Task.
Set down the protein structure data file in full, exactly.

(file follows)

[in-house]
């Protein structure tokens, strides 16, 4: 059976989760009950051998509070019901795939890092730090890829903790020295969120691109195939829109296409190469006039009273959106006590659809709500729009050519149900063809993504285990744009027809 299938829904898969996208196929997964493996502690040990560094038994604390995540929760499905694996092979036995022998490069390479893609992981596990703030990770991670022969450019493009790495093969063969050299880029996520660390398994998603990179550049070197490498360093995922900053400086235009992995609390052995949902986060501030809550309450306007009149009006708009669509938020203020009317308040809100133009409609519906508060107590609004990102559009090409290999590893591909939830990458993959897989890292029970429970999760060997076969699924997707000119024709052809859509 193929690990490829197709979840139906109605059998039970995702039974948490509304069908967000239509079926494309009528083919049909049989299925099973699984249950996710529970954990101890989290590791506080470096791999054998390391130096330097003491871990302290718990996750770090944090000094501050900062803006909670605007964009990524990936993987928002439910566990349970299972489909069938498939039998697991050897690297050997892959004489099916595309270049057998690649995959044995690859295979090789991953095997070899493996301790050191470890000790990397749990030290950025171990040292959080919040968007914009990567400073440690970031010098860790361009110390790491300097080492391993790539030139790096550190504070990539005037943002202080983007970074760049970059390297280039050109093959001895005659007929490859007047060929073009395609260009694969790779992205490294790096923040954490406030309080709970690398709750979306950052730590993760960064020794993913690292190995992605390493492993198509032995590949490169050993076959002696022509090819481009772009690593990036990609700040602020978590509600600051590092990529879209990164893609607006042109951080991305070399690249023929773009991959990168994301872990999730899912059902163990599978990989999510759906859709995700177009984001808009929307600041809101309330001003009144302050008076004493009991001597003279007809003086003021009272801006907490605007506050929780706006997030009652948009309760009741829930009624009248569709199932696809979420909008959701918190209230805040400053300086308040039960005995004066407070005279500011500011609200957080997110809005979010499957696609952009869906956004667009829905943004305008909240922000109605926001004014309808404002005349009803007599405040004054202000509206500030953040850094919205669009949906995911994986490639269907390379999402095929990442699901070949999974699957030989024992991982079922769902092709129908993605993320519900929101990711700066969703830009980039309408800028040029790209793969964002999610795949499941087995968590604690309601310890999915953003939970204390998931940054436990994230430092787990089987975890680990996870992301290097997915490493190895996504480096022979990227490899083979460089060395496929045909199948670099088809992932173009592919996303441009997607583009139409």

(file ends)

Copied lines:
[in-house]
């Protein structure tokens, strides 16, 4: 059976989760009950051998509070019901795939890092730090890829903790020295969120691109195939829109296409190469006039009273959106006590659809709500729009050519149900063809993504285990744009027809 299938829904898969996208196929997964493996502690040990560094038994604390995540929760499905694996092979036995022998490069390479893609992981596990703030990770991670022969450019493009790495093969063969050299880029996520660390398994998603990179550049070197490498360093995922900053400086235009992995609390052995949902986060501030809550309450306007009149009006708009669509938020203020009317308040809100133009409609519906508060107590609004990102559009090409290999590893591909939830990458993959897989890292029970429970999760060997076969699924997707000119024709052809859509 193929690990490829197709979840139906109605059998039970995702039974948490509304069908967000239509079926494309009528083919049909049989299925099973699984249950996710529970954990101890989290590791506080470096791999054998390391130096330097003491871990302290718990996750770090944090000094501050900062803006909670605007964009990524990936993987928002439910566990349970299972489909069938498939039998697991050897690297050997892959004489099916595309270049057998690649995959044995690859295979090789991953095997070899493996301790050191470890000790990397749990030290950025171990040292959080919040968007914009990567400073440690970031010098860790361009110390790491300097080492391993790539030139790096550190504070990539005037943002202080983007970074760049970059390297280039050109093959001895005659007929490859007047060929073009395609260009694969790779992205490294790096923040954490406030309080709970690398709750979306950052730590993760960064020794993913690292190995992605390493492993198509032995590949490169050993076959002696022509090819481009772009690593990036990609700040602020978590509600600051590092990529879209990164893609607006042109951080991305070399690249023929773009991959990168994301872990999730899912059902163990599978990989999510759906859709995700177009984001808009929307600041809101309330001003009144302050008076004493009991001597003279007809003086003021009272801006907490605007506050929780706006997030009652948009309760009741829930009624009248569709199932696809979420909008959701918190209230805040400053300086308040039960005995004066407070005279500011500011609200957080997110809005979010499957696609952009869906956004667009829905943004305008909240922000109605926001004014309808404002005349009803007599405040004054202000509206500030953040850094919205669009949906995911994986490639269907390379999402095929990442699901070949999974699957030989024992991982079922769902092709129908993605993320519900929101990711700066969703830009980039309408800028040029790209793969964002999610795949499941087995968590604690309601310890999915953003939970204390998931940054436990994230430092787990089987975890680990996870992301290097997915490493190895996504480096022979990227490899083979460089060395496929045909199948670099088809992932173009592919996303441009997607583009139409």